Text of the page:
I ran a Stan program and got this warning message:
There were 23 divergent transitions after warmup. Increasing adapt_delta above 0.8 may help. See
I went to the webpage and read the description, which was great. And then I re-ran my code setting adapt_delta:
fit <- stan(“chickens.stan”, data=data, control=list(adapt_delta=0.9))
And it worked fine.
Here’s my question. If our first recommendation is to increase adapt_delta, why not do this automatically? As a user, I’d find that convenient.
increase adapt_delta means take smaller step to approach, it will take longer time at the same time.
I’m still a beginner with Stan too, but as far as I understand, adapt_delta is the average probability of accepting a posterior draw. The probability of accepting a posterior draw is related to step size - how far the sampler “jumps” on each draw. To increase probability of acceptance, the sampler needs to decrease step size, and take smaller, more careful steps.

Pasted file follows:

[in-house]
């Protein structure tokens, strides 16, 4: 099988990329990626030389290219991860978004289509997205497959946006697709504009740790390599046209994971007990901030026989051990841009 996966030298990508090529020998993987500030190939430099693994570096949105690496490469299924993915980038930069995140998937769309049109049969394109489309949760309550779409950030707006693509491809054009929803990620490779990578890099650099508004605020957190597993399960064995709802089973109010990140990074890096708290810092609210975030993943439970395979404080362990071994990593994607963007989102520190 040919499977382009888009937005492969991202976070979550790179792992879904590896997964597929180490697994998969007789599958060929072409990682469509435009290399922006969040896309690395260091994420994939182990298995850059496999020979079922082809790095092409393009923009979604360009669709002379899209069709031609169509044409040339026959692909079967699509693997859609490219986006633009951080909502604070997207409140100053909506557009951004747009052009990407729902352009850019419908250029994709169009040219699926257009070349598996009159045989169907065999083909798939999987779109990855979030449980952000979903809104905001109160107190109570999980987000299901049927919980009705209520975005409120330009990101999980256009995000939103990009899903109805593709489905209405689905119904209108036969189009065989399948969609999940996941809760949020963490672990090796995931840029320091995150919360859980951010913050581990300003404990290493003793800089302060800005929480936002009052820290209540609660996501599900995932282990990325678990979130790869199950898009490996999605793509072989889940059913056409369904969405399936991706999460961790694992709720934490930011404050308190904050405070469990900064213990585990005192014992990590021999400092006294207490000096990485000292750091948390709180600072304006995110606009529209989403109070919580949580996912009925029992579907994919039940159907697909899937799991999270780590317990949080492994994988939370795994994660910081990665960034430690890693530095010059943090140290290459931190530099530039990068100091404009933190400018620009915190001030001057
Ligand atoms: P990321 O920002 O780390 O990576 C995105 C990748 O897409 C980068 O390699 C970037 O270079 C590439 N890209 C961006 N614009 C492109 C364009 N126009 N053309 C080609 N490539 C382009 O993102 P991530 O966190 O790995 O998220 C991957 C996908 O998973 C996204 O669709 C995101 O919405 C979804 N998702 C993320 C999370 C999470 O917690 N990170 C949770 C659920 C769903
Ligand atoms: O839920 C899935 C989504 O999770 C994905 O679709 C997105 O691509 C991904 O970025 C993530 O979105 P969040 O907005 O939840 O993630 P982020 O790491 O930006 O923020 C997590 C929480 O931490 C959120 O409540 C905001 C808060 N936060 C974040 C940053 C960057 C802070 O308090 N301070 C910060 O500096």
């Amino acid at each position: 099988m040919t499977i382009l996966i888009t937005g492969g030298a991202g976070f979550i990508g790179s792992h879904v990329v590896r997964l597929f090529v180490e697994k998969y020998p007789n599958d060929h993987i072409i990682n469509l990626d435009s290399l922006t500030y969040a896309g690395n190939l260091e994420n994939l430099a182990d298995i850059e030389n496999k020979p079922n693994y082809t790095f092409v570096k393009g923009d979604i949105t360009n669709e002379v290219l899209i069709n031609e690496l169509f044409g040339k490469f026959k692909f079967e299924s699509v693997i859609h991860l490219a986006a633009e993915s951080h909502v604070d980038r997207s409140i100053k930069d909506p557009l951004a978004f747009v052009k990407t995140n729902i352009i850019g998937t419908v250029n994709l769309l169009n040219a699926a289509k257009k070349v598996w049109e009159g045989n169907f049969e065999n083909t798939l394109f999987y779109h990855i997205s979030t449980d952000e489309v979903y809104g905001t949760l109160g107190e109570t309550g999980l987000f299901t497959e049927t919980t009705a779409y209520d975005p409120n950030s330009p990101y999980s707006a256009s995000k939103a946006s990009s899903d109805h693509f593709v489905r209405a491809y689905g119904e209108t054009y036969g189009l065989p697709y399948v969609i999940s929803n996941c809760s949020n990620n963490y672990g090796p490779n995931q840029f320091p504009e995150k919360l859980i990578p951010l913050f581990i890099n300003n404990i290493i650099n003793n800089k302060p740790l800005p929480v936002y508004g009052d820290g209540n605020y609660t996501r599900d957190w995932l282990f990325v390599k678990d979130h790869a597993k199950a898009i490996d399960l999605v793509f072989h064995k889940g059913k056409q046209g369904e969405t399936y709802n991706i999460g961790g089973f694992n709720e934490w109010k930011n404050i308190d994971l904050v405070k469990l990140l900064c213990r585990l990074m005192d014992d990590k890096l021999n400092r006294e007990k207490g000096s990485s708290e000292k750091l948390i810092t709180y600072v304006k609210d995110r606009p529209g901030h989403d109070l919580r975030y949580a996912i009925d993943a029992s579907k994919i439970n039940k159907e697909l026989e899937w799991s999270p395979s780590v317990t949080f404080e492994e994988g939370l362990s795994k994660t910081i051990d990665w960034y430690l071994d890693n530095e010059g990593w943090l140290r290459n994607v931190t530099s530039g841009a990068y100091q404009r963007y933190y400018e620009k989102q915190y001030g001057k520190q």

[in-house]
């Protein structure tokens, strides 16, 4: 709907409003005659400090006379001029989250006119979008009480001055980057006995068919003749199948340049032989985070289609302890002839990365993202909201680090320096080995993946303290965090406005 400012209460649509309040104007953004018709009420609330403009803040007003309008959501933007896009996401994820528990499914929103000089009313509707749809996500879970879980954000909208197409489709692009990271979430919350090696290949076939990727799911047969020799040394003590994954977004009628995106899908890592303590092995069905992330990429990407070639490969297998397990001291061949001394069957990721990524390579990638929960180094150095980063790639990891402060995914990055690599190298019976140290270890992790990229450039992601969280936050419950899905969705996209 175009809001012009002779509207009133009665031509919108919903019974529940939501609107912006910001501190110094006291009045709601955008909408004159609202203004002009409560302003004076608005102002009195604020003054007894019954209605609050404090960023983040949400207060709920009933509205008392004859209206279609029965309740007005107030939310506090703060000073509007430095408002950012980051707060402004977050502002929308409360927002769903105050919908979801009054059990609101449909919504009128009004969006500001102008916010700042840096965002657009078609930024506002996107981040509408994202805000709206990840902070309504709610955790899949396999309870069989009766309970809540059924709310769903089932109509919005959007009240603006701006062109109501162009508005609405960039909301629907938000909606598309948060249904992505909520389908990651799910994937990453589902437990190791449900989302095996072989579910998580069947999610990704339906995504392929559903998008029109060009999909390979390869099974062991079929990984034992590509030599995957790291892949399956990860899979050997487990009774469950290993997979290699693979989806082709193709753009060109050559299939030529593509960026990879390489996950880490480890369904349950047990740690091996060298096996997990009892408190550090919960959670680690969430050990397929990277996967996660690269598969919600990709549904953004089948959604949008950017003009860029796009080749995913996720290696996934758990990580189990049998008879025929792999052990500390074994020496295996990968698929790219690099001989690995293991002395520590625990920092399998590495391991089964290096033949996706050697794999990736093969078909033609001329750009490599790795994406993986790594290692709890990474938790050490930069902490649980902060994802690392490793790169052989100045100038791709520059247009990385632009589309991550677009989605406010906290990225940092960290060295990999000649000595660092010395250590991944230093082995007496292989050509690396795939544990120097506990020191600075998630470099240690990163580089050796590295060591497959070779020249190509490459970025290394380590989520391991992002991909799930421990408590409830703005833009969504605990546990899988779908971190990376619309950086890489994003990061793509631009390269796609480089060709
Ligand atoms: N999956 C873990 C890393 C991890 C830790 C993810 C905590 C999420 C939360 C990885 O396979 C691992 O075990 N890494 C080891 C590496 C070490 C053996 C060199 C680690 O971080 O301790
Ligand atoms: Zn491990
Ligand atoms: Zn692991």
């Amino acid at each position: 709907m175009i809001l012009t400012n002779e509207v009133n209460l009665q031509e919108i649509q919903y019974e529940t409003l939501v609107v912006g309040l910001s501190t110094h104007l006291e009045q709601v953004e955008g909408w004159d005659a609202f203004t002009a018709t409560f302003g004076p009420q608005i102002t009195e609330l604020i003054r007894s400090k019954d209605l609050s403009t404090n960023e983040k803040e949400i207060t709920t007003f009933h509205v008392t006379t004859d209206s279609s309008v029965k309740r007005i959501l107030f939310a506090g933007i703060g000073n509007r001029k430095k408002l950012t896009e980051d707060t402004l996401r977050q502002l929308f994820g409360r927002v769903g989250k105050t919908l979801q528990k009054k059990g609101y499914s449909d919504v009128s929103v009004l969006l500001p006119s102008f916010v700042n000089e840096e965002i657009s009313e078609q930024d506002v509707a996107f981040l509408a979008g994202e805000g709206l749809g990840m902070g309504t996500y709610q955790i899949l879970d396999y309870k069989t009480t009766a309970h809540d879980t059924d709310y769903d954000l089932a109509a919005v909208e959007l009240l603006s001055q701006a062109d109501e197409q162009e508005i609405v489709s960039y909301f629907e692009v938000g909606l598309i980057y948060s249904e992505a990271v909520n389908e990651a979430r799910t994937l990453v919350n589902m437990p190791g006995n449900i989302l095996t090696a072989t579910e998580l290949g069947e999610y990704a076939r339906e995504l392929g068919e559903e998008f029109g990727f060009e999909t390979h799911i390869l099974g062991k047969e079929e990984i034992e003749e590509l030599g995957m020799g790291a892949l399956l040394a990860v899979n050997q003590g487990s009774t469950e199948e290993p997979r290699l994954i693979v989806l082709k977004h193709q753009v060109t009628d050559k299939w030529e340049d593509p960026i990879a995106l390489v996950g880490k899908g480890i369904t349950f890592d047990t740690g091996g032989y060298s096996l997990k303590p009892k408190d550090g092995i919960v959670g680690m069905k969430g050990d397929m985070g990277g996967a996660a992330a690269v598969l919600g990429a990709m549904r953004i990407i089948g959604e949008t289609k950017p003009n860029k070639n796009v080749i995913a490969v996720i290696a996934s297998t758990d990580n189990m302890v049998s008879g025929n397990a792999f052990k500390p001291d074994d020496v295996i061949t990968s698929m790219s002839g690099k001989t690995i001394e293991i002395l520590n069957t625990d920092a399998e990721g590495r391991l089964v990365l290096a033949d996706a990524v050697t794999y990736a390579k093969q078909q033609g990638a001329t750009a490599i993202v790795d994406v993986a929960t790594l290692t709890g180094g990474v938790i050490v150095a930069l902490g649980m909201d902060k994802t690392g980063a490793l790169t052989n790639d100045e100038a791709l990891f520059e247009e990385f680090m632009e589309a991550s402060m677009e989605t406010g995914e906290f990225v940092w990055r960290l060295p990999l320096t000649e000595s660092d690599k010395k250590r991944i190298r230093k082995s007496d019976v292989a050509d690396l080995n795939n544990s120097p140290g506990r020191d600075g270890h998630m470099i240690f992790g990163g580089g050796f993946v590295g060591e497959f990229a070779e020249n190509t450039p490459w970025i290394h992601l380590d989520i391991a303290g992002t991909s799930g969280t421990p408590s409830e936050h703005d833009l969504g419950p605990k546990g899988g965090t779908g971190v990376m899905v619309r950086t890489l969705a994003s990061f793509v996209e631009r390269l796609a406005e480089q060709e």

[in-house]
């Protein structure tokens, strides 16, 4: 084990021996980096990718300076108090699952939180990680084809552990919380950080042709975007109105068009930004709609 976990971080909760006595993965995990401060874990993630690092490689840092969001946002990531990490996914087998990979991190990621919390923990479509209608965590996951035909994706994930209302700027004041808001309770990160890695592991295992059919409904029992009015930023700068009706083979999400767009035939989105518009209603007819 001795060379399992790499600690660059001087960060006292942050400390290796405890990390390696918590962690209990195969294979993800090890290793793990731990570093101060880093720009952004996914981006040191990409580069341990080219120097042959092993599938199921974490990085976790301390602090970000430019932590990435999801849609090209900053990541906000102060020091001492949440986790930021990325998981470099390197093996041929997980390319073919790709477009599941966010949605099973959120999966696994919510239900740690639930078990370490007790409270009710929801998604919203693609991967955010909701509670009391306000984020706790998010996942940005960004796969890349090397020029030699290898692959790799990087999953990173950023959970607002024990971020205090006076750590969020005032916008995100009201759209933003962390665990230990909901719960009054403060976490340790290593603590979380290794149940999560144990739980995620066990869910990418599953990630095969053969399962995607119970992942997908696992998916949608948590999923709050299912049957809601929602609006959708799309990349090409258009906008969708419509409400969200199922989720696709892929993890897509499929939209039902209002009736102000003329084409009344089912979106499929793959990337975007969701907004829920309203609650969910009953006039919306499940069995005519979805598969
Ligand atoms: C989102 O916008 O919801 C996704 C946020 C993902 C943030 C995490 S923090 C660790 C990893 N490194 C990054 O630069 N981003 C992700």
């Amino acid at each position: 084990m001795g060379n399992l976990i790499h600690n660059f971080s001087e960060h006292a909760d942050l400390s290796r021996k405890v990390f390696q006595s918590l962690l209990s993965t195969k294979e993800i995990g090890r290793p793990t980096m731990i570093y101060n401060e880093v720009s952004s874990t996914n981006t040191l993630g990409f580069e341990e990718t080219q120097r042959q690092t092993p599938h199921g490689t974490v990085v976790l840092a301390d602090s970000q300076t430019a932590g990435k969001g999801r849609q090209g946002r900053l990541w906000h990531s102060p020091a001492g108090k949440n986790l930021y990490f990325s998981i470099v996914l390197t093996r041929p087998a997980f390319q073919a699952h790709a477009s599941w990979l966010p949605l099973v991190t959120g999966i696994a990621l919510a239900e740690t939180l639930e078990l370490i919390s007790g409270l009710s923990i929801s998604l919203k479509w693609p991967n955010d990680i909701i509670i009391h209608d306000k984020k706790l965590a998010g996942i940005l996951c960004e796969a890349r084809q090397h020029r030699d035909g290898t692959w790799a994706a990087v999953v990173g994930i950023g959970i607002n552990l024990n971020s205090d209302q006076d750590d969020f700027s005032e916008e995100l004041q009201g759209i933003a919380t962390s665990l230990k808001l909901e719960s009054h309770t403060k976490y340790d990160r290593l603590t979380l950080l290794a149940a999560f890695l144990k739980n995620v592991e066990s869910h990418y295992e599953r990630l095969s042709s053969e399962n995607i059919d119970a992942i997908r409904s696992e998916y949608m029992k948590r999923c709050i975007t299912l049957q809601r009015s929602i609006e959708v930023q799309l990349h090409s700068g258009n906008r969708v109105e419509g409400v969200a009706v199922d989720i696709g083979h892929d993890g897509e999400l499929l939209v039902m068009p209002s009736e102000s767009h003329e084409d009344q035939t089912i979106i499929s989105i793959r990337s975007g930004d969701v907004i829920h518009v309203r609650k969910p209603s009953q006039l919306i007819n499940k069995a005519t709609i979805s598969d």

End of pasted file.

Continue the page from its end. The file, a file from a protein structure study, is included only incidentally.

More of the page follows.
If you imagine the posterior (or the typical set) as a tall hill in the middle of a flat plain, then what a Monte Carlo sampler does is it tries to map out the shape of the hill by taking random steps around the hill & measuring height at each step. Additionally, it only takes a step if the elevation is higher in the next location, or takes the step with probability = (next location elevation / current location elevation) when the elevation of the next location is lower. If the steps that the sampler takes are very big, it will often miss or “overshoot” the area of higher elevation, and as such it’s acceptance rate will be lower. If the sampler takes very small steps, its acceptance rate will be high but it will be very slow and take a long time to explore the hill.
same as my understanding, like a learning rate in deep learning.